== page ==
Jerome Bruner (1915-2016) is renowned as one of the most significant and influential cognitive and constructivist theorists of the twentieth century and specifically developed “the study of the mental processes of thinking” (Harré, 2006: p49). His initial focus was the development of human cognition but psychology at Harvard, according to Bruner had become “centrifugal” (Bruner,1983: p252). In turn, this led Bruner to begin his exploration into child cognitive development, heightening the importance of categorization in learning as well as “challenge the old psychology in the latter years of the 20th century” (Harré, 2006: p.60).
Bruner was highly influential in educational thinking, especially after the release of his book “The Process of Education (1960)” that is now recognised as a classic. Himself and other cognitivist theorists such as Piaget were both interested in child development, and Bruner agreed that biological organisation underlies cognitive development but queried whether age ranges were correct in Piaget’s developmental stage theory.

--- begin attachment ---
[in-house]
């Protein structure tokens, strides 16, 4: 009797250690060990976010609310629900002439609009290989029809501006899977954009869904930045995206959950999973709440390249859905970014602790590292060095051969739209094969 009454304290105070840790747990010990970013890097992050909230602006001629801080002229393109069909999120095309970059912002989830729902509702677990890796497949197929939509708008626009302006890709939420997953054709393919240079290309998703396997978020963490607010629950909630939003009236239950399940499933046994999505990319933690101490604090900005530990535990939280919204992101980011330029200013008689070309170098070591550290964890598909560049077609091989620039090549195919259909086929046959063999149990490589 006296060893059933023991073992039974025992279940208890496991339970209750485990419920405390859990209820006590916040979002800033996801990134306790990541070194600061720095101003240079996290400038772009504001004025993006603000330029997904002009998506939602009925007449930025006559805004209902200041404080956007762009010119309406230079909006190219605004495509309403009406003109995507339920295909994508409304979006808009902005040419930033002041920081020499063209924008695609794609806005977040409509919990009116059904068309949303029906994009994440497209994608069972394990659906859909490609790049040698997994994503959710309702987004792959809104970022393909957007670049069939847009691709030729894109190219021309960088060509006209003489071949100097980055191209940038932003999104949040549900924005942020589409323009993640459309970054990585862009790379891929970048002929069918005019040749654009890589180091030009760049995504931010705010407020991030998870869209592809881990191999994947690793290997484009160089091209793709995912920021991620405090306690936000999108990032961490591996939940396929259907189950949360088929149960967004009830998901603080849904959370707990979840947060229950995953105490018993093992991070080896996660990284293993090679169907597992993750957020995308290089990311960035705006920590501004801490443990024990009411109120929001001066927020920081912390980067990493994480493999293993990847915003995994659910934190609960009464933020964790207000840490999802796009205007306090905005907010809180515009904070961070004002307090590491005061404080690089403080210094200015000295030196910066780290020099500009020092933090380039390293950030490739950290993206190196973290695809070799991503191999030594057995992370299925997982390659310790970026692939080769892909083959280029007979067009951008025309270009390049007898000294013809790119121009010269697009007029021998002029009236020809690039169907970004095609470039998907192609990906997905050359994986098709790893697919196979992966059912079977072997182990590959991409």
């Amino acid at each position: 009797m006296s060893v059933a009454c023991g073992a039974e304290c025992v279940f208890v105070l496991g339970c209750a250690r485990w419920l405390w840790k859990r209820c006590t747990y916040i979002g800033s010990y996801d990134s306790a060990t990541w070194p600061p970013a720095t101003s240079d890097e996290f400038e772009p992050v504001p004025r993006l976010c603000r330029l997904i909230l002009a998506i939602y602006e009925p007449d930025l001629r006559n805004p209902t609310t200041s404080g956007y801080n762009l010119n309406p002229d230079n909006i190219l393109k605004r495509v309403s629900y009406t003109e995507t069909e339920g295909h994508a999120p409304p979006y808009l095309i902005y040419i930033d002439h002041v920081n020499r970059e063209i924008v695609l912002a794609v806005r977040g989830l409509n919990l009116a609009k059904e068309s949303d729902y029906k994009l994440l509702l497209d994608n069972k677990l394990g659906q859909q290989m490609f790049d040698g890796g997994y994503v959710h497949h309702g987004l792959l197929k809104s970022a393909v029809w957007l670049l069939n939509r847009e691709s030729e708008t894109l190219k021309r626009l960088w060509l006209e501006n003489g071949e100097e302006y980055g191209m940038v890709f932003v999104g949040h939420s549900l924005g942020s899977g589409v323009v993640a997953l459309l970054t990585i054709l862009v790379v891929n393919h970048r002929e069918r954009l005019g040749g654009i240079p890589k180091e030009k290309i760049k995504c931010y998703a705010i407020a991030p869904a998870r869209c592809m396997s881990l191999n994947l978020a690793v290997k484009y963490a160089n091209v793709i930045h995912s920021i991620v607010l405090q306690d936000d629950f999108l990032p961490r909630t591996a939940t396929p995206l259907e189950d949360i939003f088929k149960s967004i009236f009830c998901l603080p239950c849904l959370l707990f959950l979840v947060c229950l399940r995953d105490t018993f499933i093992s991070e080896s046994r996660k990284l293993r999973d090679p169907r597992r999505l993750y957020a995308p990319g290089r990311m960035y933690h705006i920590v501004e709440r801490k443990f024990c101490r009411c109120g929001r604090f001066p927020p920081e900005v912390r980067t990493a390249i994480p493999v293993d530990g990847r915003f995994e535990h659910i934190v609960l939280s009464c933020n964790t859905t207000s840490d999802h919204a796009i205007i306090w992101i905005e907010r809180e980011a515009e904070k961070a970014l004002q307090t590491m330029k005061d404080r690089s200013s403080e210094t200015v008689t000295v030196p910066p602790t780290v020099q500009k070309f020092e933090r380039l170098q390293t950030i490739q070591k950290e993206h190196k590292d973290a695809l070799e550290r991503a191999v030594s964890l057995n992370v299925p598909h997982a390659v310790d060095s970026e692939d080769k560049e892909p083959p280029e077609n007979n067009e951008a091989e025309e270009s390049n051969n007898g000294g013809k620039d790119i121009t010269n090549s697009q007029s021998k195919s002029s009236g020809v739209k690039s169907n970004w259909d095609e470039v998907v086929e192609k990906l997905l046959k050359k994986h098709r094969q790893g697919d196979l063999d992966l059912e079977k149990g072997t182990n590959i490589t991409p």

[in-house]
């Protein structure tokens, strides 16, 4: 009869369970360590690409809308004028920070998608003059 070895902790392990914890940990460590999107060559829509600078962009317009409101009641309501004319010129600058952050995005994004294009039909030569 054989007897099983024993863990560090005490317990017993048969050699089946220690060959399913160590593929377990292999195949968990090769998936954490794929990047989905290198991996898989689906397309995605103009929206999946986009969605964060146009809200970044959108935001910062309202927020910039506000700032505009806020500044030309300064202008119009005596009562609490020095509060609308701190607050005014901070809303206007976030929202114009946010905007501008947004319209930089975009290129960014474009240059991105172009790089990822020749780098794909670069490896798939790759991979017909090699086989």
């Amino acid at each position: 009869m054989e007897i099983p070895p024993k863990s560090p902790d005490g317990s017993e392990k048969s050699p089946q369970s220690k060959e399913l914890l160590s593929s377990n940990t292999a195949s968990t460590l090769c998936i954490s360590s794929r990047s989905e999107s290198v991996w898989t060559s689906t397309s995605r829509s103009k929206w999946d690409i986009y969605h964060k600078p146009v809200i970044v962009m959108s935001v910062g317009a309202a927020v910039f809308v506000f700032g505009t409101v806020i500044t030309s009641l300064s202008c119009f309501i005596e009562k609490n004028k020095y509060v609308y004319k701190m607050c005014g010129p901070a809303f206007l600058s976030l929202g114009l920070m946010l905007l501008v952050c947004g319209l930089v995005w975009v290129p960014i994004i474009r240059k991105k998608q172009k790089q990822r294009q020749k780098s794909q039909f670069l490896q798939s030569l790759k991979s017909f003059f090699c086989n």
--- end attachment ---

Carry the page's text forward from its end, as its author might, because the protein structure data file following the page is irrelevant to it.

Similarly to Bruner, I do not believe that a child’s age indicates their level of understanding. Limited description is offered of a child’s learning necessities, capability level, or motivational influences; all of which will have an impact on their understanding.
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